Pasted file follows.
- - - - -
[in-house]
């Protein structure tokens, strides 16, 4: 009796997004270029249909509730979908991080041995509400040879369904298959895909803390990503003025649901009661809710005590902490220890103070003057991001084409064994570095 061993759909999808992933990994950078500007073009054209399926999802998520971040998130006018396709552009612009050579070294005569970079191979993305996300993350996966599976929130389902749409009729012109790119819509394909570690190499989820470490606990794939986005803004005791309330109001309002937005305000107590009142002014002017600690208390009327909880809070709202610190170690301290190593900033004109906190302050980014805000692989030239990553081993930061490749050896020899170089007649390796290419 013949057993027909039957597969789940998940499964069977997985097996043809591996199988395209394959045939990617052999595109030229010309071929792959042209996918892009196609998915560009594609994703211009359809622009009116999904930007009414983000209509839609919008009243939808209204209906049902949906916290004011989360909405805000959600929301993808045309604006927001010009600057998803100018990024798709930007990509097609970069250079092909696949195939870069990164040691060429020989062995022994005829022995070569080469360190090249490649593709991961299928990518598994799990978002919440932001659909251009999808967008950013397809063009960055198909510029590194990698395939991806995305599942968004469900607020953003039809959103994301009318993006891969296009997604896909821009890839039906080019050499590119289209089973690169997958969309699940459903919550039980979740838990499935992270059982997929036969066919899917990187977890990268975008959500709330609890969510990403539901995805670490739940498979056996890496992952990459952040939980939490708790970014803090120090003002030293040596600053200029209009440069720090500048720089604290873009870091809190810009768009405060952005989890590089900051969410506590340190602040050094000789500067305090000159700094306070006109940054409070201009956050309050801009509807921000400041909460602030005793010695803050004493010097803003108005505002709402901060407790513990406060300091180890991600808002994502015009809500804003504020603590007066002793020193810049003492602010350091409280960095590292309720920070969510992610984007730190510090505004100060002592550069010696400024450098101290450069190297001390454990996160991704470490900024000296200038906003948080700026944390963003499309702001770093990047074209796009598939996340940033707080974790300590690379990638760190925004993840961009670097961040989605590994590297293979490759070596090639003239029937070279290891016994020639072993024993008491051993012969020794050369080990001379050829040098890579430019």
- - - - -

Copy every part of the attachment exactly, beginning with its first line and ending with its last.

[in-house]
């Protein structure tokens, strides 16, 4: 009796997004270029249909509730979908991080041995509400040879369904298959895909803390990503003025649901009661809710005590902490220890103070003057991001084409064994570095 061993759909999808992933990994950078500007073009054209399926999802998520971040998130006018396709552009612009050579070294005569970079191979993305996300993350996966599976929130389902749409009729012109790119819509394909570690190499989820470490606990794939986005803004005791309330109001309002937005305000107590009142002014002017600690208390009327909880809070709202610190170690301290190593900033004109906190302050980014805000692989030239990553081993930061490749050896020899170089007649390796290419 013949057993027909039957597969789940998940499964069977997985097996043809591996199988395209394959045939990617052999595109030229010309071929792959042209996918892009196609998915560009594609994703211009359809622009009116999904930007009414983000209509839609919008009243939808209204209906049902949906916290004011989360909405805000959600929301993808045309604006927001010009600057998803100018990024798709930007990509097609970069250079092909696949195939870069990164040691060429020989062995022994005829022995070569080469360190090249490649593709991961299928990518598994799990978002919440932001659909251009999808967008950013397809063009960055198909510029590194990698395939991806995305599942968004469900607020953003039809959103994301009318993006891969296009997604896909821009890839039906080019050499590119289209089973690169997958969309699940459903919550039980979740838990499935992270059982997929036969066919899917990187977890990268975008959500709330609890969510990403539901995805670490739940498979056996890496992952990459952040939980939490708790970014803090120090003002030293040596600053200029209009440069720090500048720089604290873009870091809190810009768009405060952005989890590089900051969410506590340190602040050094000789500067305090000159700094306070006109940054409070201009956050309050801009509807921000400041909460602030005793010695803050004493010097803003108005505002709402901060407790513990406060300091180890991600808002994502015009809500804003504020603590007066002793020193810049003492602010350091409280960095590292309720920070969510992610984007730190510090505004100060002592550069010696400024450098101290450069190297001390454990996160991704470490900024000296200038906003948080700026944390963003499309702001770093990047074209796009598939996340940033707080974790300590690379990638760190925004993840961009670097961040989605590994590297293979490759070596090639003239029937070279290891016994020639072993024993008491051993012969020794050369080990001379050829040098890579430019």